The rediscovery of the “Messe solennelle”

It was a sensation when the manuscript of the “Messe solennelle”  was rediscovered in 1991. An occasion for the editor to look back.

The discovery of Berlioz’s “Messe solennelle” of 1824 was one of the most surprising musicological revelations of the later twentieth century. Although it was twice performed during Berlioz’s lifetime and is fully described in his “Mémoires”, the music itself was lost until 1991 when Frans Moors discovered the manuscript in the church of St Carlus Borromaeus in Antwerp. This led to its first publication in 1993 by Bärenreiter-Verlag as Volume 23 of the “New Berlioz Edition”, edited by myself, and its first performance in modern times in St Petri cathedral in Bremen on 3 October 1993 under the direction of John Eliot Gardiner.

It was all the more surprising since Berlioz had clearly stated in his “Mémoires” and in letters to his friends that he had destroyed the work. He said the same for most of his early compositions, such as the “Cheval arabe”, the opera “Estelle et Némorin”, the oratorio “Le Passage de la mer rouge”, and the dramatic scene “Beverley ou le joueur”. Perhaps all of these were destroyed; they have never been found. But after the second performance of the “Messe solennelle” in the church of St-Eustache in Paris in November 1827 Berlioz clearly intended that the work should not be performed again, and he probably destroyed the choral and orchestral parts. But the autograph score he gave away to the Belgian violinist Antoine Bessems, who probably played in the 1827 performance, and perhaps never gave it another thought.
Bessems died in Paris in 1868, leaving the Berlioz manuscript to his brother Joseph, who was organist at the church of St Carlus Borromaeus in Antwerp. After Joseph’s death the manuscript remained unnoticed in a chest in the organ gallery until 1957, when a church official made an inventory of the music in the chest. It still did not attract attention, but when Frans Moors saw it in 1991 he was immediately struck by the note on the cover which declared that the manuscript was entirely in Berlioz’s hand. By reporting his discovery to Bärenreiter-Verlag he earned the gratitude of the many thousands who have now had a chance to hear this fascinating music.

A modern premiere was arranged to take place as part of a festival in Bremen in October 1993, given by John Eliot Gardiner with his Orchestre Revolutionnaire et Romantique and the Monteverdi Choir. A European tour followed, with performances in Vienna, Madrid, Rome and London, and the last of these was televised and recorded.

When this music was resurrected in 1993 no one expected a masterpiece. Nor did anyone expect the number of passages that later works borrowed from the pages of the “Messe”. I will never forget the experience of first reading through the manuscript in Antwerp in 1992 and finding passages from the “Symphonie fantastique”, “Benvenuto Cellini”, the “Requiem” and the “Te Deum” jump at me from the page. One movement, the “Agnus Dei”, was transformed almost unchanged as the “Te ergo quæsumus” in the “Te Deum” of 1849, so Berlioz was clearly not displeased with the entire work.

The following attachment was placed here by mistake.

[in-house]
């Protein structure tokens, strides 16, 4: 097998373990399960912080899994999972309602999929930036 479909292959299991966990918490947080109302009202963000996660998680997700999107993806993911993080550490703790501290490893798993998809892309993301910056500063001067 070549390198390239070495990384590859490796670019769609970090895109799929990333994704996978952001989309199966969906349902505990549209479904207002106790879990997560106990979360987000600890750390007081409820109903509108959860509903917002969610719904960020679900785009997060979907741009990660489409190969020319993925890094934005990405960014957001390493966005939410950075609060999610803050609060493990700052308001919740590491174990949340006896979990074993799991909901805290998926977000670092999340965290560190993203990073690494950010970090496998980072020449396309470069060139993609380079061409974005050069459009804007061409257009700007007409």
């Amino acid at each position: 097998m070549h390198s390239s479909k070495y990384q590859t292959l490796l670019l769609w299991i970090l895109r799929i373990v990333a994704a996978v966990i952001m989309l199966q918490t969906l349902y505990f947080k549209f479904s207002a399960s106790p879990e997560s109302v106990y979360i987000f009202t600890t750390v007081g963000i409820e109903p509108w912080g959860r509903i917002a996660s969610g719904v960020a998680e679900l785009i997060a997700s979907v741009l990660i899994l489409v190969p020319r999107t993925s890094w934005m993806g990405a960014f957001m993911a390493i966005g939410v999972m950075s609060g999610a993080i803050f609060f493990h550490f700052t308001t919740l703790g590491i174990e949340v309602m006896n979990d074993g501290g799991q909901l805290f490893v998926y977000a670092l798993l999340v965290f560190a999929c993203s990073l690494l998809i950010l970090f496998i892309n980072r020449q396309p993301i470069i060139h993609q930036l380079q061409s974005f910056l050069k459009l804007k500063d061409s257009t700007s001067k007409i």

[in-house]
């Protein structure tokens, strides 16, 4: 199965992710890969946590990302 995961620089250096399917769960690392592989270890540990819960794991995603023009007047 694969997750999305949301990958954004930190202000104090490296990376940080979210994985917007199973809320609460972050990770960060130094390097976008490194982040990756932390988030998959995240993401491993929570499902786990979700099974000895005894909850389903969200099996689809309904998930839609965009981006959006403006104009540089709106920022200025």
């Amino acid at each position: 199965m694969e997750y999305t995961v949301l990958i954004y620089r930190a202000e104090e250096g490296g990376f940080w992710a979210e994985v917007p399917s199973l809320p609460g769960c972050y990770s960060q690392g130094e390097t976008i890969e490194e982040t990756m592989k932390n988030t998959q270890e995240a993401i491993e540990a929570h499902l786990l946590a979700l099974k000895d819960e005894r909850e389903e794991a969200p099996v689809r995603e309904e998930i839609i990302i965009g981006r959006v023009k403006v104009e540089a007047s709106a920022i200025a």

After twenty-five years of familiarity with this youthful work, most judges of the music would agree that it is brilliantly original, but also immature in many respects. Berlioz’s writing for chorus is clumsy, and the music’s indebtedness to his teacher Lesueur is quite pronounced. Berlioz knew, in 1827, that he was about to write music of far greater importance, and that his reputation should not rest on such a piece.
After its first performance in modern times in 1993, the “Messe solennelle” was eagerly taken up by choirs and conductors all over the world. Within three years it was performed in over sixty cities in all continents of the world. Performances are less frequent now, and they are usually given by choral societies eager to try a work by Berlioz that makes fewer demands than the “Requiem” or the “Te Deum”. Few of the world’s top conductors have taken it on, although John Eliot Gardiner’s interpretation has set a high standard for the rest to follow. Seiji Ozawa and the Boston Symphony Orchestra played it in October 1994 and then took it to New York and Tokyo. More recently it has been conducted by Riccardo Muti in Paris, Luxembourg, Munich, Vienna, and three times at the Salzburg Festival in 2012. An early advocate of the work was the French conductor Jean-Paul Penin, who performed it in many French cities, as well as in Poland and South America. Commercial recordings have been made by Gardiner, Penin, and the American conductor Reilly Lewis with the Washington National Cathedral Choral Society. When Lewis gave the first American performance in Washington in May 1994, Frans Moors, who had discovered the manuscript, was invited to attend as honoured guest.

Hugh Macdonald

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